Henry held the Mowbray fees in Warkwickshire before 1114.

    Issue-

  • I. Robert- d.s.p. before 1141
  • 2II. THURSTAN- m. JULIANA MURDAC, d. after 1170
  • III. Henry- d. before 1170

    Ref:

    (1) The Complete Peerage - St. Catherine Press, London- Vol. IX, p. 120 footnote b

    Dictionary of National Biography- Leslie Stephen, Ed., Oxford University Press-
    Domesday Descendants- K.S.B. Keats-Rohan, Boydell Press, 2002- p.596
    Tim Powys-Lybbe's web page at: http://www.tim.ukpub.net


    2II. THURSTAN (HENRY 1) of Beaudesert, Warwickshire

    m. JULIANA MURDAC- d. of Geoffrey de Murdac of Broughton, Westmorland.
    d. after 1170

    Thurstan succeeded his brother by 1141 when Empress Maud granted him a charter to hold a market every Sunday at his castle of Beaudesert, next to Henley-in-Arden. The castle was a fortified Norman castle of wood and stone built on a hill known as "the Mount". His name appears as a witness to several charters for the earls of Warwick to the College of Warwick.

    In 1156 Thurstan owed the king 20 marks for his land in Rutland. In 1166 he held 10 1/4 knight's fees of the Earls of Warwick (Beaudesert), 3 3/4 in Yorkshire from Roger de Mowbray, and 1/4 (Henley-in-Arden) from Robert de Stafford. Juliana brought Great Ayton and other lands in Yorkshire in dower.

    After his brother's death he confirmed a grant of the lands of Wing to Thorney Abbey for the souls of himself, his wife and children and for his brother Robert. He made a gift to Guisborough for the soul of his brother Henry.

    Thorney Abbey- c.1764

    Issue-

  • I. Robert- m. Alice de Harecourt (d. after 1185), d.s.p. before 1185
  • 3II. HENRY- m. EMMA CORBUCION, d.c.1199
  • III. Juliana- m. Robert de Deiville (d. before 2 Apr. 1201), d. after Aug. 1202

    Ref:

    Dictionary of National Biography- Leslie Stephen, Ed., Oxford University Press-
    Domesday Descendants- K.S.B. Keats-Rohan, Boydell Press, 2002- p.597
    The Complete Peerage - St. Catherine Press, London- Vol.IX, pp.120-1
    Tim Powys-Lybbe's web page at: http://www.tim.ukpub.net


    3II. HENRY (HENRY 1, THURSTAN 2)

    m. EMMA CORBUCION/CORBERT- d. of Peter Corbet of Studley, Warwickshire
    d.c.1199

    Henry succeeded his brother Robert who d.s.p. by 1185. He and Robert's widow, Alice de Harecourt, granted Charlcote which was confirmed by Richard the Lionhearted. He gave land in Beaudesert to Reinbald de Charlecote, the mill in Henley in Arden to the monks of Conches for the souls of his father Thurstan and his mother Juliane, and the land and mill of Beaudesert to his younger son Thurstan. Henry had died by the spring of 1199 when his heir was in the King's hand and his widow was sommoned to Westminster to answer as to whether or not certain disputed lands were part of her marriage portion.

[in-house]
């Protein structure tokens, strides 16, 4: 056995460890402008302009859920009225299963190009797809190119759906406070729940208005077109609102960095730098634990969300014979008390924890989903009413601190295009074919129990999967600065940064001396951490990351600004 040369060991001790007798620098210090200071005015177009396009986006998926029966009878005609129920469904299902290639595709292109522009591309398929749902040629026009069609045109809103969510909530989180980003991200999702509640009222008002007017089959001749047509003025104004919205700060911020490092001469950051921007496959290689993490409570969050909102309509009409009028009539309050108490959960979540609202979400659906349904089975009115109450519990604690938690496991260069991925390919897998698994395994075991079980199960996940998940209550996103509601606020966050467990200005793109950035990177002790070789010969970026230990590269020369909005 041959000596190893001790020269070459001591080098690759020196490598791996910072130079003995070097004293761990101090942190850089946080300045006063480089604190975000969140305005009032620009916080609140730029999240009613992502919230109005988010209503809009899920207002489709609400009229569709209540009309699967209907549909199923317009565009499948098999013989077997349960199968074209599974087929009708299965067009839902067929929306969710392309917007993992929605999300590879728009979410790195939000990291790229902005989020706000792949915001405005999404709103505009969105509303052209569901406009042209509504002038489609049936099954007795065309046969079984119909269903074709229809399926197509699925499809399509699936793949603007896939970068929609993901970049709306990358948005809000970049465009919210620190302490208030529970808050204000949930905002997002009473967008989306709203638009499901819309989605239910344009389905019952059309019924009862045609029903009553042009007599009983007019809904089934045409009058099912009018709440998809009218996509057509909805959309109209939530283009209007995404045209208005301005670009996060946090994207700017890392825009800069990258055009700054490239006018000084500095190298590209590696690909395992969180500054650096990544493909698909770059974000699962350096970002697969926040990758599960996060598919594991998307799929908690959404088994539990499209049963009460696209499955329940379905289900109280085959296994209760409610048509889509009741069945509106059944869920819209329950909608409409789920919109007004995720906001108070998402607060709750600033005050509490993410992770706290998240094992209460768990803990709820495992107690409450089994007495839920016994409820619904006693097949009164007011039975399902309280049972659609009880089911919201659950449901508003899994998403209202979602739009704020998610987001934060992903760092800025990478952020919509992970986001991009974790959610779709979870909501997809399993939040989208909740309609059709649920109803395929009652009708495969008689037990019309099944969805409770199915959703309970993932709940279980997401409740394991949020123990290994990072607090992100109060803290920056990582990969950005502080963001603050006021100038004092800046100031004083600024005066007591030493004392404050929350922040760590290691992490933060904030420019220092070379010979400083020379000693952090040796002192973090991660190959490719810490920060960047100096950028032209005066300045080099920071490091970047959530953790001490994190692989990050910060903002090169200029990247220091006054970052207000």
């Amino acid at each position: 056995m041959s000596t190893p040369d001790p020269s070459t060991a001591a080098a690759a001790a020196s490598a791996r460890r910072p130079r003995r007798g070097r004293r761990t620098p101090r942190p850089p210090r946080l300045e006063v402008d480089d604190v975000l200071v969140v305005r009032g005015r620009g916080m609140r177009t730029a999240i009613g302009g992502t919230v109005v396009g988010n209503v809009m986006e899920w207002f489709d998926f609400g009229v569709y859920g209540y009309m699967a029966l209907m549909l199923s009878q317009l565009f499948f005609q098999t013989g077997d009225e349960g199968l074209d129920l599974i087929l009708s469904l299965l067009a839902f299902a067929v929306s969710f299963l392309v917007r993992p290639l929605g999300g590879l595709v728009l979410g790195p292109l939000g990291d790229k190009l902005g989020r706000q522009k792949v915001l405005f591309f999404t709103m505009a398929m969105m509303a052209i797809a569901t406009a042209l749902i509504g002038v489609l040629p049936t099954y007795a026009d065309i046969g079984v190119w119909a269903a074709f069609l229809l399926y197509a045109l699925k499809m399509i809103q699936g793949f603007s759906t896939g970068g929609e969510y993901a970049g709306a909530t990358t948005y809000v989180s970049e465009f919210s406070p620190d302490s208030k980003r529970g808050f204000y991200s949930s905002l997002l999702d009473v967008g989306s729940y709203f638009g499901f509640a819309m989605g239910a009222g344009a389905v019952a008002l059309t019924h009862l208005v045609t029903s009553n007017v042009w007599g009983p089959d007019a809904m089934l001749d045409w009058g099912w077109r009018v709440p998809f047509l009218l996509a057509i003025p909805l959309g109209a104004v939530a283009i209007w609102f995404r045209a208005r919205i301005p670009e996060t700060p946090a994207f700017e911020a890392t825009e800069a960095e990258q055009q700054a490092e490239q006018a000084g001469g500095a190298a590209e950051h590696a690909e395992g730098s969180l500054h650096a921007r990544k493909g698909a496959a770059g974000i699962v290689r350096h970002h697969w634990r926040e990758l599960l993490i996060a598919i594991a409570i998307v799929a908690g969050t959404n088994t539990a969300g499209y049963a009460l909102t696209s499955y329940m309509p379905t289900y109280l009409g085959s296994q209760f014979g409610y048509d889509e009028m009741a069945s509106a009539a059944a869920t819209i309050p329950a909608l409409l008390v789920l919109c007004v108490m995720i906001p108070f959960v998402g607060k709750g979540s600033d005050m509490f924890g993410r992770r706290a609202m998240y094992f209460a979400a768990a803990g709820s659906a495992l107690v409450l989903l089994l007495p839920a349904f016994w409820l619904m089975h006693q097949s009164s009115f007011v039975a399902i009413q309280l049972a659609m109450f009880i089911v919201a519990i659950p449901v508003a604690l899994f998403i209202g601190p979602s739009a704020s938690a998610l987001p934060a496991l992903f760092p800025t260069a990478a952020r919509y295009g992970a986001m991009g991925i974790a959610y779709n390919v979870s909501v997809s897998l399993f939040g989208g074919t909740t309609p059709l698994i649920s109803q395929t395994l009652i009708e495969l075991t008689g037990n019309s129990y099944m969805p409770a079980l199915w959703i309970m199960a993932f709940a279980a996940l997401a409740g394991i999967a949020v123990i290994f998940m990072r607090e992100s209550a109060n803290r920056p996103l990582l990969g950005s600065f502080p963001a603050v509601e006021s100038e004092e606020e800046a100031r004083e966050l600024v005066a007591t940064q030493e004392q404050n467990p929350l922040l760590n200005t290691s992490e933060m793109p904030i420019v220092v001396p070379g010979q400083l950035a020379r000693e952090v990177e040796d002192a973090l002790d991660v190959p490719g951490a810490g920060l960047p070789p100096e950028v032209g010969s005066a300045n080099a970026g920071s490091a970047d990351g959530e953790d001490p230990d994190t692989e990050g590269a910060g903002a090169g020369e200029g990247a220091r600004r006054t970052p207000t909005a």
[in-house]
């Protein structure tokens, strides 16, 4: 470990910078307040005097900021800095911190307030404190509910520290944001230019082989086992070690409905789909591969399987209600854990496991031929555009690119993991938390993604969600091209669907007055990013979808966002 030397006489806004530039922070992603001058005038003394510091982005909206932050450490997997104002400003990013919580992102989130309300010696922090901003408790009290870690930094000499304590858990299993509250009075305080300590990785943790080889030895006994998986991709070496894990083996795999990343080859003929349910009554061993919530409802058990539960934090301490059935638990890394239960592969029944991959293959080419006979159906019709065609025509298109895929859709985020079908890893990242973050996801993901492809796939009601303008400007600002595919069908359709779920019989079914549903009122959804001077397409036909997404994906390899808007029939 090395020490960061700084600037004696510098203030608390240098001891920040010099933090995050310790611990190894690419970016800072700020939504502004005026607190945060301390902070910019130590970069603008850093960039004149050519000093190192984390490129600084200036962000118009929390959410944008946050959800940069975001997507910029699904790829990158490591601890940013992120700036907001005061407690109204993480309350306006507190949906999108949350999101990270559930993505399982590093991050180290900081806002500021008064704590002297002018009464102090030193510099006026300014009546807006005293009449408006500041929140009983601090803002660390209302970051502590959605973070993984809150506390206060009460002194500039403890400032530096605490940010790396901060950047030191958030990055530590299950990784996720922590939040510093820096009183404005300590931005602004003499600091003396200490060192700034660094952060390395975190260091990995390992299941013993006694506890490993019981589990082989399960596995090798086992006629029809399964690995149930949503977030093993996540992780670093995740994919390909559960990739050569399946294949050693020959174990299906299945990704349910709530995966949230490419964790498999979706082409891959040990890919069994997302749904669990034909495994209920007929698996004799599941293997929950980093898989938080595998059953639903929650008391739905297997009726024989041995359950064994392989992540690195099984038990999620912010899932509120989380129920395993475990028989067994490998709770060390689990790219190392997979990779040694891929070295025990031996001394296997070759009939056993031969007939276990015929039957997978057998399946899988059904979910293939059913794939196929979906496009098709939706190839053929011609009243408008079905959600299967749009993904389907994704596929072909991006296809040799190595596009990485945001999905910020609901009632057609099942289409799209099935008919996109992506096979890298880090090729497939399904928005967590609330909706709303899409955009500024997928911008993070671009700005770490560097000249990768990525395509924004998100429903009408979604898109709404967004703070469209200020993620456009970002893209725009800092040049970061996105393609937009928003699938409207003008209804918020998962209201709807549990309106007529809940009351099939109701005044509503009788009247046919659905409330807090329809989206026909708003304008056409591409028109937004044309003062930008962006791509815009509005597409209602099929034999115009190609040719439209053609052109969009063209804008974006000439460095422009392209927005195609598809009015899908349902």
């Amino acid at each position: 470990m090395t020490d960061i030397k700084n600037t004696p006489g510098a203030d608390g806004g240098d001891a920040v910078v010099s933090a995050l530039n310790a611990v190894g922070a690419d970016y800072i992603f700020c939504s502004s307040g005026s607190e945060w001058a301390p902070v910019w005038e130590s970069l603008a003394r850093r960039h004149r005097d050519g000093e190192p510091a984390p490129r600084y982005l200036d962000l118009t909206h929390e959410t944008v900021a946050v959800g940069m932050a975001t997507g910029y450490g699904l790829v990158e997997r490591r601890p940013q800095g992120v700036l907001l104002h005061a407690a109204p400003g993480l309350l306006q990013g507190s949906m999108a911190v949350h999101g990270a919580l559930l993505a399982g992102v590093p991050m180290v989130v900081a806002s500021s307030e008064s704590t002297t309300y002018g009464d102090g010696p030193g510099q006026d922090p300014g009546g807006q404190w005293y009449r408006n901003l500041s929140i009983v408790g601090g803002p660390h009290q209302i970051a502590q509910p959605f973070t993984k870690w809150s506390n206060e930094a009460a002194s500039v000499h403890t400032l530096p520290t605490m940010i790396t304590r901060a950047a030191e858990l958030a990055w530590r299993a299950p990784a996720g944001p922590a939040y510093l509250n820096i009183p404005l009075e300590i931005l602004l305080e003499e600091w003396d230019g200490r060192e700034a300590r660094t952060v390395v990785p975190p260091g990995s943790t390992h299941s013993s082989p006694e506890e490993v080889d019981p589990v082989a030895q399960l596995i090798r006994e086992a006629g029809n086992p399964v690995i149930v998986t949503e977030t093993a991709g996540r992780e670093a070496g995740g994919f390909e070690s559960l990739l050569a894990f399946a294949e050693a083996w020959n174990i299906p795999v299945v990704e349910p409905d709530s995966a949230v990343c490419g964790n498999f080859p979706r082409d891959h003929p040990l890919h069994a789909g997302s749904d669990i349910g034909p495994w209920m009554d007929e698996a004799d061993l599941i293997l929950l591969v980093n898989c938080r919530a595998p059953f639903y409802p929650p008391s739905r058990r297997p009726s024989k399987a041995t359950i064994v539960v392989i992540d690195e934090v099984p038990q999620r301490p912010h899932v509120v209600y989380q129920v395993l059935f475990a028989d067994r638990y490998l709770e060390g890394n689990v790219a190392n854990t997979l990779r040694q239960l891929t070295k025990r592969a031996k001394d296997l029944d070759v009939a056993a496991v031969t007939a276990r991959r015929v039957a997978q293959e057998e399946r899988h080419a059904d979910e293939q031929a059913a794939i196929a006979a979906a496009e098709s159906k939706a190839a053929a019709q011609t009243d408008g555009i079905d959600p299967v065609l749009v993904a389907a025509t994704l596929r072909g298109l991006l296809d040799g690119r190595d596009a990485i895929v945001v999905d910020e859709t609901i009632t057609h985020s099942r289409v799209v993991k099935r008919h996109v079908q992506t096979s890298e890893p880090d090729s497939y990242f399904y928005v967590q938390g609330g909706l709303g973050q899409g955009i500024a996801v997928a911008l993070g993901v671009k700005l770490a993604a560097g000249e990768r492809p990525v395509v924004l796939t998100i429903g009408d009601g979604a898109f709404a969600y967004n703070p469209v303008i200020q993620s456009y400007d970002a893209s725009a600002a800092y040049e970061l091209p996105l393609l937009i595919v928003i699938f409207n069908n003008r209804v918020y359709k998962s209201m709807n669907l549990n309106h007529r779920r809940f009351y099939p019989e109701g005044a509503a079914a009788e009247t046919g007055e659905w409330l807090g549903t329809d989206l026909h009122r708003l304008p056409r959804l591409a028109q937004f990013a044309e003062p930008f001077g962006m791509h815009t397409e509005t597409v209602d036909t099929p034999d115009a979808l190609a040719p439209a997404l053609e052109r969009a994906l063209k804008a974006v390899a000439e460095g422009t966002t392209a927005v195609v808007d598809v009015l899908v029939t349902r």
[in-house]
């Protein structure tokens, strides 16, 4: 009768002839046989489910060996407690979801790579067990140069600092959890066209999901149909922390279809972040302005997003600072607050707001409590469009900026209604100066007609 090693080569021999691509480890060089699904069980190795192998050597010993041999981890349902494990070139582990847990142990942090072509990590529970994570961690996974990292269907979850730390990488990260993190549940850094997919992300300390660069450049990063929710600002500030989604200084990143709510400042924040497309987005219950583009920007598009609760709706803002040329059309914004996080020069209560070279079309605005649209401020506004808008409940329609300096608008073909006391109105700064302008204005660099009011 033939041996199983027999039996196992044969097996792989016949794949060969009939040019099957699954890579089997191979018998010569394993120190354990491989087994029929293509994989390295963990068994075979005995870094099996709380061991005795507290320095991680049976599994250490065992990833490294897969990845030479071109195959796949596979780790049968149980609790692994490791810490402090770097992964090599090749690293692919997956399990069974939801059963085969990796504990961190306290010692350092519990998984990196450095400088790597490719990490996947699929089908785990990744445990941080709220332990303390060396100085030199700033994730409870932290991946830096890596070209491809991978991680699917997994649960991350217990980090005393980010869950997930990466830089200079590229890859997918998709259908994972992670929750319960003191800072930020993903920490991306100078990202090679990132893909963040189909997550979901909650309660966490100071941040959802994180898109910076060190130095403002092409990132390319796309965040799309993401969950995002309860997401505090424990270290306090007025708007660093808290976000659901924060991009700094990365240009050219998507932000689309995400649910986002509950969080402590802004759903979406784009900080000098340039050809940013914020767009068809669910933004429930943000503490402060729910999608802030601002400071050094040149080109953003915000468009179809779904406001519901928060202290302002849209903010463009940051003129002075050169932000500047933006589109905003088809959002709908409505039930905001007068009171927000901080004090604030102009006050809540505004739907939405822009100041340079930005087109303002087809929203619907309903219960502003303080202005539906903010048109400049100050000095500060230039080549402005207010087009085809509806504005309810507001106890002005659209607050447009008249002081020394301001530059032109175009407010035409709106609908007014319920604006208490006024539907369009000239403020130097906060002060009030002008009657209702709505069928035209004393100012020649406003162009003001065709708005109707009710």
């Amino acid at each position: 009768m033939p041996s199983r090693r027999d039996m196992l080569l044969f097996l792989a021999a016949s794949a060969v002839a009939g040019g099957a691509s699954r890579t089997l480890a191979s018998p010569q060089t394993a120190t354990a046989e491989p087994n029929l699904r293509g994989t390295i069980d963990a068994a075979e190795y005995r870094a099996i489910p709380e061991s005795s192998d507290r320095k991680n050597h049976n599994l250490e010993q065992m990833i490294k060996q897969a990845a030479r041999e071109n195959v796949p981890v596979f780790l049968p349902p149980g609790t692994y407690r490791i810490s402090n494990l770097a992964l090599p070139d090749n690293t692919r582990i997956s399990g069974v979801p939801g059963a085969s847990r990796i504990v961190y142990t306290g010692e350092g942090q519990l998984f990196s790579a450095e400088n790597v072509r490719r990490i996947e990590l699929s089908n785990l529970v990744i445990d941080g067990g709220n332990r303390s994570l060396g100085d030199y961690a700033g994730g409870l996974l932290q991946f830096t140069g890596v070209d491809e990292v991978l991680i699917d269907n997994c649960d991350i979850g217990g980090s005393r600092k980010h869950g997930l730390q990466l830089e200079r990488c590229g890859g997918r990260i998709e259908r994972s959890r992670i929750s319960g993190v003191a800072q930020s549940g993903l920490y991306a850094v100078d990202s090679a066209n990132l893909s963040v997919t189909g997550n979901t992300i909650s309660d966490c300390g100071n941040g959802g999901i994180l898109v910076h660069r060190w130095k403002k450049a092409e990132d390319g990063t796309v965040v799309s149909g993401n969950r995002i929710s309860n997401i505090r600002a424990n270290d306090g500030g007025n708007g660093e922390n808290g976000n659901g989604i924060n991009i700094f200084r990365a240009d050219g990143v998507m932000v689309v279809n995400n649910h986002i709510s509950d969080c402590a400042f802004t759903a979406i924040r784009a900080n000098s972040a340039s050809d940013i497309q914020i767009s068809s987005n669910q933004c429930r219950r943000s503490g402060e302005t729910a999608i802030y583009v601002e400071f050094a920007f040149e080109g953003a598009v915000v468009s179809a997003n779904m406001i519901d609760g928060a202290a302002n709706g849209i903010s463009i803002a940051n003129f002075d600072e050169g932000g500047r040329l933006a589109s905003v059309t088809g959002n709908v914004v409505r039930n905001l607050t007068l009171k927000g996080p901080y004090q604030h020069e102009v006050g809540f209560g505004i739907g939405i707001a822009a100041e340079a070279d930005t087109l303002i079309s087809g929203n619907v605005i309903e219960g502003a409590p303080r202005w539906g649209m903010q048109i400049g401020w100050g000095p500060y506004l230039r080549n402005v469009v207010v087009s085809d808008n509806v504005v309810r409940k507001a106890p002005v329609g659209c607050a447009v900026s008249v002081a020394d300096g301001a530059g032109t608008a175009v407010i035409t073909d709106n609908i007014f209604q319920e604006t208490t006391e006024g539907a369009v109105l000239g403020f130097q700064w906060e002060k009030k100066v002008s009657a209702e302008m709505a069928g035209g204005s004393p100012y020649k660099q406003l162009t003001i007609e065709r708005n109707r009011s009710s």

Issue-

  • 4I. THURSTAN- b.c.1184, m. _____ de CANTELUPE, d. before 21 Nov. 1216

    Ref:

    Dictionary of National Biography- Leslie Stephen, Ed., Oxford University Press-
    Domesday Descendants- K.S.B. Keats-Rohan, Boydell Press, 2002- pp. 250, 597-8
    The Complete Peerage - St. Catherine Press, London- Vol.IX, pp.121-2
    Tim Powys-Lybbe's web page at: http://www.tim.ukpub.net


    4I. THURSTAN (HENRY 1, THURSTAN 2, HENRY 3)

    b.c.1184
    m. ______ de CANTELUPE, d. of William, Lord of Cantelupe and Mesceline de Braci
    d. before 21 Nov. 1216 Beaudesert, Warwick

    Thurstan was a minor at his father's death. In 1205 the king took his homage and gave him his land on condition that he demised it for two years to William de Cauntelo. In the summer of 1206 he was overseas on the king's service. In 1209 Thurstan demanded a moiety of the town of Langton against Eustace de Vescy as his right and inheritance, taking vestures to the value of 100/. This land passed from Geoffrey Murdac to Juliana his daughter, who held that land as her resonable share which belonged to her, and from Juliana to Robert her son, and from Robert to Henry, brother of the said Robert and father of said Thurstan, and from him to Thurstan.(1) In 1210 he was serving in Ireland and in 1214 he was excused the scutage of Poitou as he fought himself. He seems to have joined the rebellion against John and in March 1216 had letters of safe conduct on coming to the king.

    Issue-

  • 5I. PIERS- m. ALICE de AUDLEY (d. after 1265), d. 4 Aug. 1265 Evesham

    Ref:

    (1) Rolls of Fine- 346 given in Early Yorkshire Charters- Vol. II, p. 358

    Dictionary of National Biography- Leslie Stephen, Ed., Oxford University Press-
    Domesday Descendants- K.S.B. Keats-Rohan, Boydell Press, 2002- pp.597-8
    The Complete Peerage - St. Catherine Press, London- Vol.IX, pp.121-3
    Tim Powys-Lybbe's web page at: http://www.tim.ukpub.net


    5I. PIERS (HENRY 1, THURSTAN 2, HENRY 3, THURSTAN 4)

    m. ALICE de AUDLEY (d. after 4 Aug. 1265)- d. of Henry de Audley and Bertred de Mainwaring
    killed at the battle of Evesham, Worcestershire 4 Aug. 1265

    Piers had a charter from King Henry III to hold a weekly market and a yearly fair at the Feast of St. Giles. Piers de Montfort, Lord of Beaudesert of Preston, Co. Rutland, was a guardian of the truce with France and a baron at the Council of Twenty-four in 1258. He was the earliest recorded person who was presiding officer of the Commons or Prolocutor, today his office is held by the Speaker of the House of Commons.

    Site of Beaudesert Castle